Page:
The harsh and disparate changes happening currently for newspapers range from new ethical and professional codes, to technological, commercial, and political pressures as well as having to deal with today’s news consumers who are platform agnostic (not loyal to particular brands anymore but demanding news and analysis everywhere and all the time).
The good news is that there has been a huge improvement in newspapers producing fair and accurate journalism in South Africa from four years ago. There appears to be greater awareness from the public of the Public Advocate, the Ombudsman and the Press Council.
Today, newspapers are made to apologise for inaccurate journalism in big and bold, on front pages, as well as sometimes having to explain how the mistake crept in. In the past, newspapers got away with printing half-hearted notes in an inside page: “We regret, we erroneously…”
Since that 2012 strict code, an even newer media code came into force in 2016 to keep pace with the changes brought to journalism due to technological advancements.
The new Media Code is the first one ever to encompass both digital and online media, including user-generated texts, as well as print, and hopefully one day soon will bring in the broadcast media, which is governed by the Broadcast Complaints Commission of SA (BCCSA). This Code of Ethics and Conduct for South African Print and Online Media is built on the foundations of the Press Code.
On the political front, the ANC would like a more patriotic and loyal press and has proposed an investigation into a Media Appeals Tribunal to regulate the press. Recent research by Media Policy and Democracy Project in 2015 found that South Africa does not need a Media Appeals Tribunal (which the ANC desires and which is the biggest political threat the media faces today), as the ANC’s arguments for one are insubstantial; the Press Council is not biased in favour of print media and found instead that 58% of the rulings were in favour of the complainant; and more complaints hailed from the private sector and not from political parties.
One of the most serious issues facing newspapers is the commercial threat – retrenchments, shrinking and juniorised newsrooms are the new norm. But, how does South Africa compare with the global situation where in developed world markets newspapers are on a rapid decline?
South African newspapers appear to be stuck (neither dying rapid deaths nor growing) in the middle of trends of the developed world on the one hand, and the Chinese, Indian and African newspaper markets, on the other, which have witnessed growth.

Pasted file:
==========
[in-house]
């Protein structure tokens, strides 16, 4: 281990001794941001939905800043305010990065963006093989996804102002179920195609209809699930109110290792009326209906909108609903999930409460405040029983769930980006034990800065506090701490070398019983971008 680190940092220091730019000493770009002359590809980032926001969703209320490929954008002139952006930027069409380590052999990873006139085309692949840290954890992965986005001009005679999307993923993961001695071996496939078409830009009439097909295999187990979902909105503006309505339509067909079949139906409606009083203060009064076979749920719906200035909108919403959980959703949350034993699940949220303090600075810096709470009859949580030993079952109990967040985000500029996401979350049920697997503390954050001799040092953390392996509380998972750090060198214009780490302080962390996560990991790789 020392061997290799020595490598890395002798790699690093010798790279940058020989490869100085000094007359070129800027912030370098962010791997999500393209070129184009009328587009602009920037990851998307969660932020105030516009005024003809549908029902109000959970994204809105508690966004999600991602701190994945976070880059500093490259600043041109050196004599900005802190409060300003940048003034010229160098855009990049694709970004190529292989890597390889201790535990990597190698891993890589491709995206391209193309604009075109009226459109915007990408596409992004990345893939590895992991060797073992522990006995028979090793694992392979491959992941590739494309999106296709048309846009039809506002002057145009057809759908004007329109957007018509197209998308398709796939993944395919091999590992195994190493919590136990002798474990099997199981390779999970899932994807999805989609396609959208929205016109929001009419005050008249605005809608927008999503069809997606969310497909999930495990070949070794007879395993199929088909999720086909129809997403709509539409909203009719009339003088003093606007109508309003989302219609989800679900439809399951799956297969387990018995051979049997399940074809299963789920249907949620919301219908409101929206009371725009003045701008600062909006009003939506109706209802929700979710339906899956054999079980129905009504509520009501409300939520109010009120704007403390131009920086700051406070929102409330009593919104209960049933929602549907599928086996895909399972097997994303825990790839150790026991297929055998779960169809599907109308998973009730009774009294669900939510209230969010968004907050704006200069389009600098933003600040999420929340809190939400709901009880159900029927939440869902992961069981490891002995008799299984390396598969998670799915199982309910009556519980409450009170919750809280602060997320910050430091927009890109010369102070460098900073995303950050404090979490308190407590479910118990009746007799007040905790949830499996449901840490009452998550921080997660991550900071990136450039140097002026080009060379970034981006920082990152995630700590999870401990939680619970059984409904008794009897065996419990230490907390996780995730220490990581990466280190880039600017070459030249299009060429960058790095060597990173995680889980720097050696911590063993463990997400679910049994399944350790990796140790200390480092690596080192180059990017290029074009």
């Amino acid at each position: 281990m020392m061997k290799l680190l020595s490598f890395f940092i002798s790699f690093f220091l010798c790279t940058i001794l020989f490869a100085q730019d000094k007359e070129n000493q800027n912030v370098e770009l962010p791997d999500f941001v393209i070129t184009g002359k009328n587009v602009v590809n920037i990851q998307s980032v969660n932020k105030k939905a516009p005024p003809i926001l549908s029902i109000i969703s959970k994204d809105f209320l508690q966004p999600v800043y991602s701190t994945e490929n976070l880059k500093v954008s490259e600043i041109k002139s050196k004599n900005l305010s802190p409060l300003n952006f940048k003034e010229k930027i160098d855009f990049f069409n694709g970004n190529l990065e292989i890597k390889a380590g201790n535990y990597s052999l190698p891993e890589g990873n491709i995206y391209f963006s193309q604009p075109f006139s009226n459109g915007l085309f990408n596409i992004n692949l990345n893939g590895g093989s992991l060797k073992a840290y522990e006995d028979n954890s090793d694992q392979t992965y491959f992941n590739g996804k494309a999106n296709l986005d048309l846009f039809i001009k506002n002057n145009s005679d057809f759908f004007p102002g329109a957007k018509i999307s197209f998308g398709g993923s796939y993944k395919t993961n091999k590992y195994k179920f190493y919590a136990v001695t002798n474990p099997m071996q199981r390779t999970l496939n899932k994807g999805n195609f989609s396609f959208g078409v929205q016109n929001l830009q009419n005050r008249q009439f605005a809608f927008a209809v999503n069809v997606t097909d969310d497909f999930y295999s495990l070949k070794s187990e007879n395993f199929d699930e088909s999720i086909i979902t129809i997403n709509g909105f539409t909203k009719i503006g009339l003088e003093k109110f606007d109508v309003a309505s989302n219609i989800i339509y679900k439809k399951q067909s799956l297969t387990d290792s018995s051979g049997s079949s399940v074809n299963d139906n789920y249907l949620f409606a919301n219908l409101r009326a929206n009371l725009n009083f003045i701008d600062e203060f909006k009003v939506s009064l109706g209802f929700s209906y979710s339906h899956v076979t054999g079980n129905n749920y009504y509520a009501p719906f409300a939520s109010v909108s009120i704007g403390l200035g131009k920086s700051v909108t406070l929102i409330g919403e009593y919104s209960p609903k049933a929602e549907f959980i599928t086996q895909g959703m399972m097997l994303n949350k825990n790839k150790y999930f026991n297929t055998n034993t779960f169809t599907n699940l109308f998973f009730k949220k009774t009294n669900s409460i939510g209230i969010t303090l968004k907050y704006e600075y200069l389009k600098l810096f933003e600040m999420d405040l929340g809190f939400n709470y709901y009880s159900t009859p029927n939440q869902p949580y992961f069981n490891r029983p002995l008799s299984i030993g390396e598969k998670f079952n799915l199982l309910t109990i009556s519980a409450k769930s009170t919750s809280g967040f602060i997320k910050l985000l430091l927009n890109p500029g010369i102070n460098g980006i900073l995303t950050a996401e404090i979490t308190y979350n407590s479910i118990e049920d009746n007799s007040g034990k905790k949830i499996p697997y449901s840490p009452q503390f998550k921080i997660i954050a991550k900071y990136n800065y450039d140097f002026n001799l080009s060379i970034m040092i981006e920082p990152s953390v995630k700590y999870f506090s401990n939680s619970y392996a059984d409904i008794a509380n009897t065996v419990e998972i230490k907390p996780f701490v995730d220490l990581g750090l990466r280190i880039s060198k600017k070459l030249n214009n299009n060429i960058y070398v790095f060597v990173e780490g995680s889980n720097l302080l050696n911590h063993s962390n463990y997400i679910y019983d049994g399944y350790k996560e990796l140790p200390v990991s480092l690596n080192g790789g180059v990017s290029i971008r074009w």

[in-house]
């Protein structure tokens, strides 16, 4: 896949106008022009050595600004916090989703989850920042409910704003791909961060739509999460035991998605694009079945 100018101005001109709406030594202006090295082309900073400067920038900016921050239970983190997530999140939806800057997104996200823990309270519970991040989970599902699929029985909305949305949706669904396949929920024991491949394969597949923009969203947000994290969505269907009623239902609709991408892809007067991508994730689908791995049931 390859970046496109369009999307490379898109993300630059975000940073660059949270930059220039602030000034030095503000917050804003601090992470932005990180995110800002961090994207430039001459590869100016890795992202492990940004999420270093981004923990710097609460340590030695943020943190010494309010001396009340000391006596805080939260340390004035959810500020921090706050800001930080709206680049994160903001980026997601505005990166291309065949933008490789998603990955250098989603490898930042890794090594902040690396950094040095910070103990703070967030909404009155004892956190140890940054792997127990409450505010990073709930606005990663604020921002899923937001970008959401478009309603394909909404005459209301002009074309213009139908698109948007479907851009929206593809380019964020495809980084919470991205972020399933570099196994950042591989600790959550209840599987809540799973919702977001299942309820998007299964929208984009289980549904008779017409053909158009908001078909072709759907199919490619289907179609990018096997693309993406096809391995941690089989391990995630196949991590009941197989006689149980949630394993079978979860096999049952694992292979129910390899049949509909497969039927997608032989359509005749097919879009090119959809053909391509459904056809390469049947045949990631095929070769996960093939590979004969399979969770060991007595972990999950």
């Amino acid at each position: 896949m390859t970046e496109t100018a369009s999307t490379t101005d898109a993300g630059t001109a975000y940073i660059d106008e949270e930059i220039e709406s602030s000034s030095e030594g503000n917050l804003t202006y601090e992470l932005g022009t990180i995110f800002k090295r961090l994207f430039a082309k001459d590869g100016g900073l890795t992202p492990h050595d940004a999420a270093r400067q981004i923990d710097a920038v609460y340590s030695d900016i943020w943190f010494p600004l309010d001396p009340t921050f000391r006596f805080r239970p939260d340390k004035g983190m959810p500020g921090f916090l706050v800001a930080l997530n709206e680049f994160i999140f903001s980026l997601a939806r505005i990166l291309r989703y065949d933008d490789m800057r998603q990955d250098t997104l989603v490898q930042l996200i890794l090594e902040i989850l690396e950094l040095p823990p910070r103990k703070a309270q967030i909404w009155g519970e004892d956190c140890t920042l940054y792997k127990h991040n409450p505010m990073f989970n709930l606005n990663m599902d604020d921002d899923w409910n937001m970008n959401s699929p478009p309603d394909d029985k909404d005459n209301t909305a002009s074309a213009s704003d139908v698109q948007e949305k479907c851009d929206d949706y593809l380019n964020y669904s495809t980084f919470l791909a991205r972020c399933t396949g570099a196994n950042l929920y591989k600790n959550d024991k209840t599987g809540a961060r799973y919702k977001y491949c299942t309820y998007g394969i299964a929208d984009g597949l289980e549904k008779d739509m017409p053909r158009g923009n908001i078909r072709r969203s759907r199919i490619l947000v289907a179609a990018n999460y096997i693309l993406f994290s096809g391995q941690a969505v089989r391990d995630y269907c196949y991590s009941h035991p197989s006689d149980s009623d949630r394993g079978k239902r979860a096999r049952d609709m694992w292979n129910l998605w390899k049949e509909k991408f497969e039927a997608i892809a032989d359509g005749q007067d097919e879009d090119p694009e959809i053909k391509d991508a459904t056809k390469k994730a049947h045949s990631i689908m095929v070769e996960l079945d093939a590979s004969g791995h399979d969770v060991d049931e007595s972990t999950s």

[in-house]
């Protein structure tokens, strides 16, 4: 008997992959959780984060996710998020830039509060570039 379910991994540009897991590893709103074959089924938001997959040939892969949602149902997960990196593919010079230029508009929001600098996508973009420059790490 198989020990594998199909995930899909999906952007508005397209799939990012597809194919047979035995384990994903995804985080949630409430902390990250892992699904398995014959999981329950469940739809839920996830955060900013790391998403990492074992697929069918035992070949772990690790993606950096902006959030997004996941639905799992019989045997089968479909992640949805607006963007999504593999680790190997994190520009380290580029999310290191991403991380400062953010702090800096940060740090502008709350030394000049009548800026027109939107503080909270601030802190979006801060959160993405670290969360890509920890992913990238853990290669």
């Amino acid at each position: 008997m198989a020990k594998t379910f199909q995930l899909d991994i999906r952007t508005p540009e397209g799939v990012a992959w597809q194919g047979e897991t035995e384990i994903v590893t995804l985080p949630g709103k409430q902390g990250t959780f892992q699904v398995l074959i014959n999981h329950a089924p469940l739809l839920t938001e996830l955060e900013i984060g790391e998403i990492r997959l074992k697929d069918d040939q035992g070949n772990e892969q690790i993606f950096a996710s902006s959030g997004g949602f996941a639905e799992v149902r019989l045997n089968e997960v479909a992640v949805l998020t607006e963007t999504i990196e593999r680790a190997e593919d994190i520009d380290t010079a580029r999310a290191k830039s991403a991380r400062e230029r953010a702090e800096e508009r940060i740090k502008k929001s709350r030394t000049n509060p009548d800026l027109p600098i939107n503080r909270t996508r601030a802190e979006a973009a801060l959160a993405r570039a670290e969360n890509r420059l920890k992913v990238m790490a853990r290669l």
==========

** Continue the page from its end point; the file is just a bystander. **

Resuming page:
In the U.S., Britain, Australia and Europe, newspapers have been decimated or are on the decline (those which have survived have adapted to changing conditions) while online journalism grows, and revenues continue to be wobbly.
In South Africa there is a decline (of advertising, sales and newsroom staff) but the rate is nowhere near as steep as the trends in the developed world. We have definitely experienced fast and furious retrenchments in newsrooms (about 1 000 in 2013 and 2014) according to the State of the Newsroom: Disruptions Accelerated publication, due to decreased profits, declining revenue from sales and advertising combined with no business model for online journalism.
What’s the answer?
So what’s the answer? There isn’t one. But newspapers should be experimenting with a variety of strategies to survive.
Newspapers with accurate and ethical journalism, which the public feel they can trust will survive. So, following the new SA Media Code has become more important than ever. We need greater awareness of this in newsrooms.
Newspapers with niche focus areas (rather than broad general topics) are more likely to survive.
Newspapers that learn how to do journalism on different platforms – such as video and social media – will fare better. In other words diversify, and don’t put all the words in one basket.
Newspapers that produce really good analysis with real experts and not just anyone who has an opinion, ought to do well.
Narrative journalism – telling a story rather than shooting off binary oppositions in a “he said, she said” tired old formula – is a skill all journalists should cultivate.
Clearly, nothing is fixed; boundaries are blurry and fluid while norms change as quickly as we write our intros.
So, newspapers have to learn to do the same, to service an ever growing platform-agnostic readership. It really is a case of adapt or die.
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